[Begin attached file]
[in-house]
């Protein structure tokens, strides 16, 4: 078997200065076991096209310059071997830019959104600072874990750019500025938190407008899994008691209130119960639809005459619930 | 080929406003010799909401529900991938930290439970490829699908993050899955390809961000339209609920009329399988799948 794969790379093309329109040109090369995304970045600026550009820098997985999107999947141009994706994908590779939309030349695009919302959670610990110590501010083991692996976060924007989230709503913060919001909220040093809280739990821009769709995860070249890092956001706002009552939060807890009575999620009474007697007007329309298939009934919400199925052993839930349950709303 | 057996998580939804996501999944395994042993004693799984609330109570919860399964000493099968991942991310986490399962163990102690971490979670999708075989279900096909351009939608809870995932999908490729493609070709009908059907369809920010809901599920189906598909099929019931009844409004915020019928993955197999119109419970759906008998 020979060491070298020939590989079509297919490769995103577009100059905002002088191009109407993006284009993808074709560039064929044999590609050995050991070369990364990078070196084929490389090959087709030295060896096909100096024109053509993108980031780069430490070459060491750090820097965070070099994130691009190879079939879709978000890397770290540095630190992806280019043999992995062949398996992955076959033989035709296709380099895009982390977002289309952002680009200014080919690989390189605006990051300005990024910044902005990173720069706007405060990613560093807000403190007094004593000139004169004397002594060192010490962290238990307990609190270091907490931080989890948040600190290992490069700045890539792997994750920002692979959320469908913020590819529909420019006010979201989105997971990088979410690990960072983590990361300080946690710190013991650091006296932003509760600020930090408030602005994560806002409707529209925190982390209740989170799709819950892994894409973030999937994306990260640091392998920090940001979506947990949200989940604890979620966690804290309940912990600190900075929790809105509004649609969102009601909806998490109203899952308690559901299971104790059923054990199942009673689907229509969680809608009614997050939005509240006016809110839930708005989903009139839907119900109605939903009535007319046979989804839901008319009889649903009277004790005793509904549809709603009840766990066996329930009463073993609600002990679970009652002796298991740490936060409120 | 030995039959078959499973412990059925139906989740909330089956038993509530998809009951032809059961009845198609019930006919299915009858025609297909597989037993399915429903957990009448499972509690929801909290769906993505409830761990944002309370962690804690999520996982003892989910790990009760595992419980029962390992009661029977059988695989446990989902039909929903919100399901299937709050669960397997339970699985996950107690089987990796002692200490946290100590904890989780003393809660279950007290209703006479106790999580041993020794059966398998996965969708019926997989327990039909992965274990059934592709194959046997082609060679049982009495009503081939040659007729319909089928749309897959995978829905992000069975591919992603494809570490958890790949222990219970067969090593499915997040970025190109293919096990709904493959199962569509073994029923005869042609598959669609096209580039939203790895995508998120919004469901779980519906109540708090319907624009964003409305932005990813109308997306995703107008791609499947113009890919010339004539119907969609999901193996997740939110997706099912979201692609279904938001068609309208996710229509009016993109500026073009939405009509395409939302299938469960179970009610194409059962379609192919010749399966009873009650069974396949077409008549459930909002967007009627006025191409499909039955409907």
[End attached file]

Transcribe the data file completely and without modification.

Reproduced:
[in-house]
């Protein structure tokens, strides 16, 4: 078997200065076991096209310059071997830019959104600072874990750019500025938190407008899994008691209130119960639809005459619930 | 080929406003010799909401529900991938930290439970490829699908993050899955390809961000339209609920009329399988799948 794969790379093309329109040109090369995304970045600026550009820098997985999107999947141009994706994908590779939309030349695009919302959670610990110590501010083991692996976060924007989230709503913060919001909220040093809280739990821009769709995860070249890092956001706002009552939060807890009575999620009474007697007007329309298939009934919400199925052993839930349950709303 | 057996998580939804996501999944395994042993004693799984609330109570919860399964000493099968991942991310986490399962163990102690971490979670999708075989279900096909351009939608809870995932999908490729493609070709009908059907369809920010809901599920189906598909099929019931009844409004915020019928993955197999119109419970759906008998 020979060491070298020939590989079509297919490769995103577009100059905002002088191009109407993006284009993808074709560039064929044999590609050995050991070369990364990078070196084929490389090959087709030295060896096909100096024109053509993108980031780069430490070459060491750090820097965070070099994130691009190879079939879709978000890397770290540095630190992806280019043999992995062949398996992955076959033989035709296709380099895009982390977002289309952002680009200014080919690989390189605006990051300005990024910044902005990173720069706007405060990613560093807000403190007094004593000139004169004397002594060192010490962290238990307990609190270091907490931080989890948040600190290992490069700045890539792997994750920002692979959320469908913020590819529909420019006010979201989105997971990088979410690990960072983590990361300080946690710190013991650091006296932003509760600020930090408030602005994560806002409707529209925190982390209740989170799709819950892994894409973030999937994306990260640091392998920090940001979506947990949200989940604890979620966690804290309940912990600190900075929790809105509004649609969102009601909806998490109203899952308690559901299971104790059923054990199942009673689907229509969680809608009614997050939005509240006016809110839930708005989903009139839907119900109605939903009535007319046979989804839901008319009889649903009277004790005793509904549809709603009840766990066996329930009463073993609600002990679970009652002796298991740490936060409120 | 030995039959078959499973412990059925139906989740909330089956038993509530998809009951032809059961009845198609019930006919299915009858025609297909597989037993399915429903957990009448499972509690929801909290769906993505409830761990944002309370962690804690999520996982003892989910790990009760595992419980029962390992009661029977059988695989446990989902039909929903919100399901299937709050669960397997339970699985996950107690089987990796002692200490946290100590904890989780003393809660279950007290209703006479106790999580041993020794059966398998996965969708019926997989327990039909992965274990059934592709194959046997082609060679049982009495009503081939040659007729319909089928749309897959995978829905992000069975591919992603494809570490958890790949222990219970067969090593499915997040970025190109293919096990709904493959199962569509073994029923005869042609598959669609096209580039939203790895995508998120919004469901779980519906109540708090319907624009964003409305932005990813109308997306995703107008791609499947113009890919010339004539119907969609999901193996997740939110997706099912979201692609279904938001068609309208996710229509009016993109500026073009939405009509395409939302299938469960179970009610194409059962379609192919010749399966009873009650069974396949077409008549459930909002967007009627006025191409499909039955409907």